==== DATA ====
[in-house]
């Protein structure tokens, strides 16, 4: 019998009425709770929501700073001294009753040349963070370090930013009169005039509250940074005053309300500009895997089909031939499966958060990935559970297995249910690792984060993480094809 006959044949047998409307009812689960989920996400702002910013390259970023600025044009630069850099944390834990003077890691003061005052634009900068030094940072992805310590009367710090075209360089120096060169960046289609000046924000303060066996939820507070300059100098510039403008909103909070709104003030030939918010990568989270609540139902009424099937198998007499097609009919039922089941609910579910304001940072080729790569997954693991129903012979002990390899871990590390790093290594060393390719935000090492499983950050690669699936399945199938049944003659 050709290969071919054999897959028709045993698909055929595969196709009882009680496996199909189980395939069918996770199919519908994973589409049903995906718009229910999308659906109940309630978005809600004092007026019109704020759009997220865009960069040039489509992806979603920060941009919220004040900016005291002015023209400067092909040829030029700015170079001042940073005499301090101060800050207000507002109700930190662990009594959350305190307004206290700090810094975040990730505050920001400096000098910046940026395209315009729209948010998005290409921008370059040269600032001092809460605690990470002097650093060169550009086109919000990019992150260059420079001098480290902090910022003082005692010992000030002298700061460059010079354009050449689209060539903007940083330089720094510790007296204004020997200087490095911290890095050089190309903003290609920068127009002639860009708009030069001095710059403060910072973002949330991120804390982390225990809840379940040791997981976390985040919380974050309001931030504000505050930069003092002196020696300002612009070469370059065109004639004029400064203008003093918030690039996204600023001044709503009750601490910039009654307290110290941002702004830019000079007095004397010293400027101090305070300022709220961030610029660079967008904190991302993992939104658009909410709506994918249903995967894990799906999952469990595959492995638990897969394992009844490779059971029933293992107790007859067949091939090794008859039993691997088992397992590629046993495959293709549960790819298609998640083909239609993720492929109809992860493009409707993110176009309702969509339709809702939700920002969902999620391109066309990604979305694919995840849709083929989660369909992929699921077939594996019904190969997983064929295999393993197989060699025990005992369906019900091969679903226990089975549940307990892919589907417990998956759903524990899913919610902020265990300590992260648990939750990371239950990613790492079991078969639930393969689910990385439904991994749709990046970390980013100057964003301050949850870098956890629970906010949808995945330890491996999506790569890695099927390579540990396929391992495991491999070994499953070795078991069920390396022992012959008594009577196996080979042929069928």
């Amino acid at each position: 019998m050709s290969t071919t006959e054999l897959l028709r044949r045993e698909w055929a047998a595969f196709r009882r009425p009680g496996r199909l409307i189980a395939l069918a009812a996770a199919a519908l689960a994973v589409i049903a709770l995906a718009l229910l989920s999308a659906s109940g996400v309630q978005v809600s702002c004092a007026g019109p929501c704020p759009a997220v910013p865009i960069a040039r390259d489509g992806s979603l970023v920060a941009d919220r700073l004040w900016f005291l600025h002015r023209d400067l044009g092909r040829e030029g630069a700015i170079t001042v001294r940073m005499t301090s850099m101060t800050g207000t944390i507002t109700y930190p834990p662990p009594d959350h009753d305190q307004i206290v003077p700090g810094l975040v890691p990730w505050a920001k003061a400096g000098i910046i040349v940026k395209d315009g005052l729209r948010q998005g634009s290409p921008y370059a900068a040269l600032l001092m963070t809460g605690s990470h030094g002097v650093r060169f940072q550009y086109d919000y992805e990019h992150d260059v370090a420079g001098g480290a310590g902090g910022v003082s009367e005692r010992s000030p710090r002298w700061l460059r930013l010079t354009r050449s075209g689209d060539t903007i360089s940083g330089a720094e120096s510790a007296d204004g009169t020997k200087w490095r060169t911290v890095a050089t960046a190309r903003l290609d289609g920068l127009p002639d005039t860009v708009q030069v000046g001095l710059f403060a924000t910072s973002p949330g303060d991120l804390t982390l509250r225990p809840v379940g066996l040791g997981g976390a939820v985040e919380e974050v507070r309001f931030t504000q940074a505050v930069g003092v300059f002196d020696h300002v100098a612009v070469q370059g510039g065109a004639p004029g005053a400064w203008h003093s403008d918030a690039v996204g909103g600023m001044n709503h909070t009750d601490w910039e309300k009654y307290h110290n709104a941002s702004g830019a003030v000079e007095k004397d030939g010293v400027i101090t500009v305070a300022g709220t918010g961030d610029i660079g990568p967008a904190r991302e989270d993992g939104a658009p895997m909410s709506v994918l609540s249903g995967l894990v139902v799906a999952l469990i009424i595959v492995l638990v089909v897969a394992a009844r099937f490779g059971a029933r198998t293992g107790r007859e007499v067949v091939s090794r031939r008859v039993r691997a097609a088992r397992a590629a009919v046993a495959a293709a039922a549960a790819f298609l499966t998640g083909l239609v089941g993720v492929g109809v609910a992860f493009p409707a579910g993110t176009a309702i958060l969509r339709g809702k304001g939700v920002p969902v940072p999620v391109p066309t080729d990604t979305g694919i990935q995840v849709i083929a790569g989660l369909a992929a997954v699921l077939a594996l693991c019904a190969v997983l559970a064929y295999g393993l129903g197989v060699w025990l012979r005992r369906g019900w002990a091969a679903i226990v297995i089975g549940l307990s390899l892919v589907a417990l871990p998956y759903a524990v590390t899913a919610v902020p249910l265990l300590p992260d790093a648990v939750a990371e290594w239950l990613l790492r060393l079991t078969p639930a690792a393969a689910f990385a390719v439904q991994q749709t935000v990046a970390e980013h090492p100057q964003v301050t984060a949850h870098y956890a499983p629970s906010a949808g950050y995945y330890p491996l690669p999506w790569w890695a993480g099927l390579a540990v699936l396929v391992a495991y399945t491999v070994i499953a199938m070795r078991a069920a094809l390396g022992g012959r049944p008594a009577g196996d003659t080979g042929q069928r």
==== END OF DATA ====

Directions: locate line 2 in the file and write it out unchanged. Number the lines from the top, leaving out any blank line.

């Protein structure tokens, strides 16, 4: 019998009425709770929501700073001294009753040349963070370090930013009169005039509250940074005053309300500009895997089909031939499966958060990935559970297995249910690792984060993480094809 006959044949047998409307009812689960989920996400702002910013390259970023600025044009630069850099944390834990003077890691003061005052634009900068030094940072992805310590009367710090075209360089120096060169960046289609000046924000303060066996939820507070300059100098510039403008909103909070709104003030030939918010990568989270609540139902009424099937198998007499097609009919039922089941609910579910304001940072080729790569997954693991129903012979002990390899871990590390790093290594060393390719935000090492499983950050690669699936399945199938049944003659 050709290969071919054999897959028709045993698909055929595969196709009882009680496996199909189980395939069918996770199919519908994973589409049903995906718009229910999308659906109940309630978005809600004092007026019109704020759009997220865009960069040039489509992806979603920060941009919220004040900016005291002015023209400067092909040829030029700015170079001042940073005499301090101060800050207000507002109700930190662990009594959350305190307004206290700090810094975040990730505050920001400096000098910046940026395209315009729209948010998005290409921008370059040269600032001092809460605690990470002097650093060169550009086109919000990019992150260059420079001098480290902090910022003082005692010992000030002298700061460059010079354009050449689209060539903007940083330089720094510790007296204004020997200087490095911290890095050089190309903003290609920068127009002639860009708009030069001095710059403060910072973002949330991120804390982390225990809840379940040791997981976390985040919380974050309001931030504000505050930069003092002196020696300002612009070469370059065109004639004029400064203008003093918030690039996204600023001044709503009750601490910039009654307290110290941002702004830019000079007095004397010293400027101090305070300022709220961030610029660079967008904190991302993992939104658009909410709506994918249903995967894990799906999952469990595959492995638990897969394992009844490779059971029933293992107790007859067949091939090794008859039993691997088992397992590629046993495959293709549960790819298609998640083909239609993720492929109809992860493009409707993110176009309702969509339709809702939700920002969902999620391109066309990604979305694919995840849709083929989660369909992929699921077939594996019904190969997983064929295999393993197989060699025990005992369906019900091969679903226990089975549940307990892919589907417990998956759903524990899913919610902020265990300590992260648990939750990371239950990613790492079991078969639930393969689910990385439904991994749709990046970390980013100057964003301050949850870098956890629970906010949808995945330890491996999506790569890695099927390579540990396929391992495991491999070994499953070795078991069920390396022992012959008594009577196996080979042929069928």